Prosecuting principal state attorney Faraja Nchimbi alleged before senior resident magistrate Kevin Mhina that the two suspects also committed crimes of conspiracy, forgery, corruption, and presentation of fake documents to the Tanzania Revenue Authority (TRA).
Nchimbi He stated that the suspects, along with others not present at court yesterday, committed the offenses at different places in Dar es Salaam, Kahama (Shinyanga region), Tarime-Mara, and Biharamulo in Kagera region between the dates of April 11, 2008 and June 30, 2017.
Similar offences were also committed by the suspects in Johannesburg, South Africa; Toronto, Canada; and the United Kingdom, the lead prosecutor said.
It was alleged in court that while overseas, Mwanyika and Lugendo conspired with several others not arrested yet to prepare fake documents with the intentions of evading lawful tax payments.
They are said to have engineered the unlawful tax evasion plans for their personal gain.
According to Nchimbi, between May 16 and December 31, 2008, in Kahama and Biharamulo districts, the two suspects presented fake documents to the TRA commissioner general and thereby denied the government taxes amounting to $9,309,600.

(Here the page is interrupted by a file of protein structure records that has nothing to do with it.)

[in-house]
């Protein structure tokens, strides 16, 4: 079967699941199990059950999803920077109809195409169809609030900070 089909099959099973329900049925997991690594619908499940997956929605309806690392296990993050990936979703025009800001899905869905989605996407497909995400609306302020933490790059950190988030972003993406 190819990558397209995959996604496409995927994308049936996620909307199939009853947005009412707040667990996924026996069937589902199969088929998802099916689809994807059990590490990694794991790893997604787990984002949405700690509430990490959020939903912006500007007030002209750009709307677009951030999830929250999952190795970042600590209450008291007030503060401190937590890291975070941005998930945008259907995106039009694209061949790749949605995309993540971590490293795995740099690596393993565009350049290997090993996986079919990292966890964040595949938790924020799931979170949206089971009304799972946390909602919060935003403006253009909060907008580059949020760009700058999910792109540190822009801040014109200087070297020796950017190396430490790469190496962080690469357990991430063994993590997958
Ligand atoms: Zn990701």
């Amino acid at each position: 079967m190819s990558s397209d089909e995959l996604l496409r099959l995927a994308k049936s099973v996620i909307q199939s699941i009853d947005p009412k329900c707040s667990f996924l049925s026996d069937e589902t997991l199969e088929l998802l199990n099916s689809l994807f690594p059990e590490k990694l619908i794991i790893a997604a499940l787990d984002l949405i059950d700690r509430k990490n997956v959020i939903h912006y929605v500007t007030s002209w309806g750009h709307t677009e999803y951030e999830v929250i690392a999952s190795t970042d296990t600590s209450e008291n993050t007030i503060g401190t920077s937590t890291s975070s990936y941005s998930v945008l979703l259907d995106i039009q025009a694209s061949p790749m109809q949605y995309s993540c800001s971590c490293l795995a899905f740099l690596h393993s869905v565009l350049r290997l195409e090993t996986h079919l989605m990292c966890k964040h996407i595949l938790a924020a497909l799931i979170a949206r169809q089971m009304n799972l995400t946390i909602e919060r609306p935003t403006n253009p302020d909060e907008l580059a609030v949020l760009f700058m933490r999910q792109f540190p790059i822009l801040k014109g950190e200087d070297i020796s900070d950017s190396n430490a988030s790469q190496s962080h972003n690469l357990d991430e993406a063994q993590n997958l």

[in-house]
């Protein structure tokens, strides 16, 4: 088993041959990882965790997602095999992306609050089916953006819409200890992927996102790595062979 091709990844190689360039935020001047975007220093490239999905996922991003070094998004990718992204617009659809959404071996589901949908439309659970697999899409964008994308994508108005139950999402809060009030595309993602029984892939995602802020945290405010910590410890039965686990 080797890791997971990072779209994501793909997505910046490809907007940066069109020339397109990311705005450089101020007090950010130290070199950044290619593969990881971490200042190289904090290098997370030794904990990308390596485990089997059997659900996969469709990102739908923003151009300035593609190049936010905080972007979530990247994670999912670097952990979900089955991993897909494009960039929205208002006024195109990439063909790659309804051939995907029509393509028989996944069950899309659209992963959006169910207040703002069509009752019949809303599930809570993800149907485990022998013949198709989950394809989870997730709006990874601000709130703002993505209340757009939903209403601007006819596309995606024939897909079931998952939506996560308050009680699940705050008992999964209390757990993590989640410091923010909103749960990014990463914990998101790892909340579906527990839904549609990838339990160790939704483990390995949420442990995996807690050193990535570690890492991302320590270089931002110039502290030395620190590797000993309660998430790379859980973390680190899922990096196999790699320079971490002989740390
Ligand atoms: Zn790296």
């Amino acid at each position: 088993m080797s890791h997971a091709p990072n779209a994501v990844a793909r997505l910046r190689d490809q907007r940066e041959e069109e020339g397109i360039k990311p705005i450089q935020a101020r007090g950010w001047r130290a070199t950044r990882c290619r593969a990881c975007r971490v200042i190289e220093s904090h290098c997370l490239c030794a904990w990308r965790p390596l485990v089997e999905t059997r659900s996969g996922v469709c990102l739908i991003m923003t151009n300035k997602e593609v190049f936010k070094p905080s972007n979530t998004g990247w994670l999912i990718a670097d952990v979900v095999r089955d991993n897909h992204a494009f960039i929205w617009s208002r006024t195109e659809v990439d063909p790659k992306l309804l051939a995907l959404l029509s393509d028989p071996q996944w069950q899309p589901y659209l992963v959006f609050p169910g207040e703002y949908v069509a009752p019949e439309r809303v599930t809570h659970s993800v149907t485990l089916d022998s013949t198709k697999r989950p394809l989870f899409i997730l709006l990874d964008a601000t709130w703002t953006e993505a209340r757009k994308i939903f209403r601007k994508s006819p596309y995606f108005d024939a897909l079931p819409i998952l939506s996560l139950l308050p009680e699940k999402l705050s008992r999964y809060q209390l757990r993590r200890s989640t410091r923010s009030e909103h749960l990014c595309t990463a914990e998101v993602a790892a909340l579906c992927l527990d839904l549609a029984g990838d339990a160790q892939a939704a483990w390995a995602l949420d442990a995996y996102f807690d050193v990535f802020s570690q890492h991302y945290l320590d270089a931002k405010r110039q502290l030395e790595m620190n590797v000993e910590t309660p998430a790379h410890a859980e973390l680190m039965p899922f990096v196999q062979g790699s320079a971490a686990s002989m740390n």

They also allegedly assisted authorities at the North Mara Gold Mine to transfer a total of $374,243,943 million with the intention of evading tax payments.
Between November 2012 and November 2015, Mwanyika and Lugendo are alleged to have given a bribe of over 719 million/- to Shinyanga regional crime officer (RCO) Hussein Kashindye as an inducement for him to drop various criminal investigations against the Bulyanhulu Gold Mine.
It was also stated that on April 30, 2014, the suspects sent a forged document to TRA indicating that Pangea Limited had secured a $900,000,000 loan from Barrick International Bank Corp.
They also allegedly presented fake documents to the Bank of Tanzania (BoT) indicating that Bulyanhulu Gold Mine secured a loan worth $416,100,000 from Barrick International Bank Corp in December 2007.
The case will come up for mention on October 31, pending completion of ongoing investigations.
In August this year, Acacia Mining confirmed that the long-swerving Mwanyika had officially left the company.
According to a statement from the company’s chief executive officer Peter Geleta, Mwanyika had been with Acacia Mining for 17 years after joining one of its predecessors, Kahama Mining Corporation, as chief legal counsel.
He was replaced on an interim basis by Rachel English, one of Acacia's non-executive directors.
Last year, the government accused Acacia of understating its gold production figures and seized its containers of gold and copper concentrate set for export.
This was followed by TRA slapping a $190 billion unpaid tax bill on the company. Its majority shareholder Barrick Gold Corp. then intervened to strike a deal with the government that was supposed to end the taxes and mineral sands row.